Surprisingly, Morgan threw his criticism in David Axelrod's face by telling him "I find it rather facile and silly, to be honest with you, that the Democrats are trying to make it fun of Mitt Romney for what seemed to be a perfectly reasonable to say, in the same way the Big Bird thing looked a bit silly and facile."

By Noel Sheppard | | October 18, 2012 | 5:19 PM EDT

How many months should it take to receive a tax refund from the Internal Revenue Service?

One? Two? Maybe three?

A 93 year old woman in Hickory Hills, Illinois, actually waited seven.

By Ken Shepherd | | October 18, 2012 | 5:15 PM EDT

President Obama is running for reelection because he feels the "higher calling" of the office, even though it's obvious he doesn't really love the political game, MSNBC's Alex Wagner told Conan O'Brien on his October 17 TBS program. By contrast, Gov. Mitt Romney is running simply because "it seems like the next thing he should be doing with his life."

Wagner made these comments after O'Brien observed that while Bill Clinton quite obviously loves hitting the campaign trail and stumping as a surrogate for Obama, it seems that the president himself would rather be doing something else than campaigning. [MP3 audio here; watch the video below the page break]

By Matt Hadro | | October 18, 2012 | 5:03 PM EDT

Not 24 hours after Tuesday's presidential debate, CNN's Jessica Yellin was working the Obama spin on Mitt Romney's "binders full of women" comment.

"You know, it made it sound almost like working women are some mail-order product you can order out of colored binders," she ridiculously claimed on Wednesday's Anderson Cooper 360. CNN's White House correspondent played right into the White House talking points.

By Noel Sheppard | | October 18, 2012 | 4:42 PM EDT

Singer and activist Harry Belafonte was at it again Monday night speaking ill of Republicans as well as capitalism.

Before receiving the Medal for Justice from John Jay College of Criminal Justice in New York City, Belafonte told the Huffington Post, "I think that where we are now is in crisis and [at] a crossroads."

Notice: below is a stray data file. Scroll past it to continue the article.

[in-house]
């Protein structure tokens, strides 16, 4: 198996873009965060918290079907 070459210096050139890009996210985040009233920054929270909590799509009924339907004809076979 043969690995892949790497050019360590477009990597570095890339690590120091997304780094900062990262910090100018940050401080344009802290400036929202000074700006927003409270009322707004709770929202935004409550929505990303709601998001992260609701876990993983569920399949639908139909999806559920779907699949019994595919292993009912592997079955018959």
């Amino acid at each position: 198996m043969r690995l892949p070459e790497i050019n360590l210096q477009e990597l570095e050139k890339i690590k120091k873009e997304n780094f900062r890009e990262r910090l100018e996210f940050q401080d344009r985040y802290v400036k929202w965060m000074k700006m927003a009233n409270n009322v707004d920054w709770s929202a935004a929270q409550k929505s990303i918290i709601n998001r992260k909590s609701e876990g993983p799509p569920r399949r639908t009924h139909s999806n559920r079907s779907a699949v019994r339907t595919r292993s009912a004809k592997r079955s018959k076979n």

By Kyle Drennen | | October 18, 2012 | 4:30 PM EDT

Near the top of Thursday's NBC Today, co-host Savannah Guthrie jumped on "a comment from Mitt Romney's son Tagg that's getting some attention....he said he wanted to, quote, 'take a swing' at the President for some of the attacks on his dad." Pretending it was a newsworthy item, she added: "The Romney campaign says this was just a joke. We'll get into that."

Introducing a campaign report minutes later, Guthrie declared the Romney son's comment in jest was "making some waves." Correspondent Peter Alexander promised viewers, "We'll play that comment for you from Tagg Romney in just a moment." For all the build-up to the supposedly controversial comments, at the end of his report, Alexander revealed the light-hearted nature of them: "During a radio interview Wednesday, Governor Romney's oldest son Tagg joked about his reaction to some of the contentious exchanges during Tuesday's debate."

By Paul Wilson | | October 18, 2012 | 4:08 PM EDT

With the 50th Anniversary of the Cuban Missile Crisis approaching and new documents surfacing about just how close to World War III the United States and the Soviet Union came in 1962, it’s interesting to look at how the incident is regarded in the media and, especially, how it’s taught as history.

The Cuban Missile Crisis is commonly portrayed as a firm display of President John F. Kennedy’s resolve in the face of Cold War Soviet aggression. President John F. Kennedy is popularly depicted as a courageous leader who forced the Soviet Union to withdraw nuclear missiles from Cuba pointed at the United States.

By Scott Whitlock | | October 18, 2012 | 3:55 PM EDT

In the wake of the announcement on Thursday that Newsweek will cease print publication at the end of the year, Time's managing editor appeared on Morning Joe to swear that his magazine won't be next. Co-host Willie Geist quizzed, "But it's still cost effective for you to print this out every week?"  Richard Stengel first admitted "the most expensive single thing" is to physically produce the publication.

He hedged, "And obviously the post office has a lot of trouble." Stengel then insisted the print version of the liberal magazine "becomes a premium product that you get in addition to all the other as specks of Time on every other platform." Offering some empty bravado, Stengel asserted, "We will continue to do well. I've always said like the NBA slogan, there can only be one – and that's us."